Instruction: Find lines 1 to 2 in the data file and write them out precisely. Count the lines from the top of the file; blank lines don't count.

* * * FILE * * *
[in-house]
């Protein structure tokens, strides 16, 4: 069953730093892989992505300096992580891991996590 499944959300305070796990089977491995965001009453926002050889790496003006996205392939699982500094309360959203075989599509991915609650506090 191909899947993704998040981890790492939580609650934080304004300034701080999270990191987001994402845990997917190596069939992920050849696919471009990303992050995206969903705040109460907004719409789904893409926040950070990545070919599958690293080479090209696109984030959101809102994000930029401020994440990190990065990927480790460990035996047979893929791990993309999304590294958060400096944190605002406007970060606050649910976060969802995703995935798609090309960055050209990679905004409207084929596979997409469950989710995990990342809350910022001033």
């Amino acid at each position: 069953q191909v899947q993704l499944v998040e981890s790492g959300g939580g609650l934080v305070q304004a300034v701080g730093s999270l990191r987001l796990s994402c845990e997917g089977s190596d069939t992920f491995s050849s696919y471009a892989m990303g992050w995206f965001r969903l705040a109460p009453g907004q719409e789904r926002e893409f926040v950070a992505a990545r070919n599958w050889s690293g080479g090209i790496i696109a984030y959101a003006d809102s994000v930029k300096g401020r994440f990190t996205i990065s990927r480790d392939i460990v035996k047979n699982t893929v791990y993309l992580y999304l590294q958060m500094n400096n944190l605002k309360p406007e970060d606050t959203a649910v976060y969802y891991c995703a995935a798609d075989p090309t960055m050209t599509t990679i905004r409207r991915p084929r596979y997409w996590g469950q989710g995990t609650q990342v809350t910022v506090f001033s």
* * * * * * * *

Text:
[in-house]
């Protein structure tokens, strides 16, 4: 069953730093892989992505300096992580891991996590 499944959300305070796990089977491995965001009453926002050889790496003006996205392939699982500094309360959203075989599509991915609650506090 191909899947993704998040981890790492939580609650934080304004300034701080999270990191987001994402845990997917190596069939992920050849696919471009990303992050995206969903705040109460907004719409789904893409926040950070990545070919599958690293080479090209696109984030959101809102994000930029401020994440990190990065990927480790460990035996047979893929791990993309999304590294958060400096944190605002406007970060606050649910976060969802995703995935798609090309960055050209990679905004409207084929596979997409469950989710995990990342809350910022001033």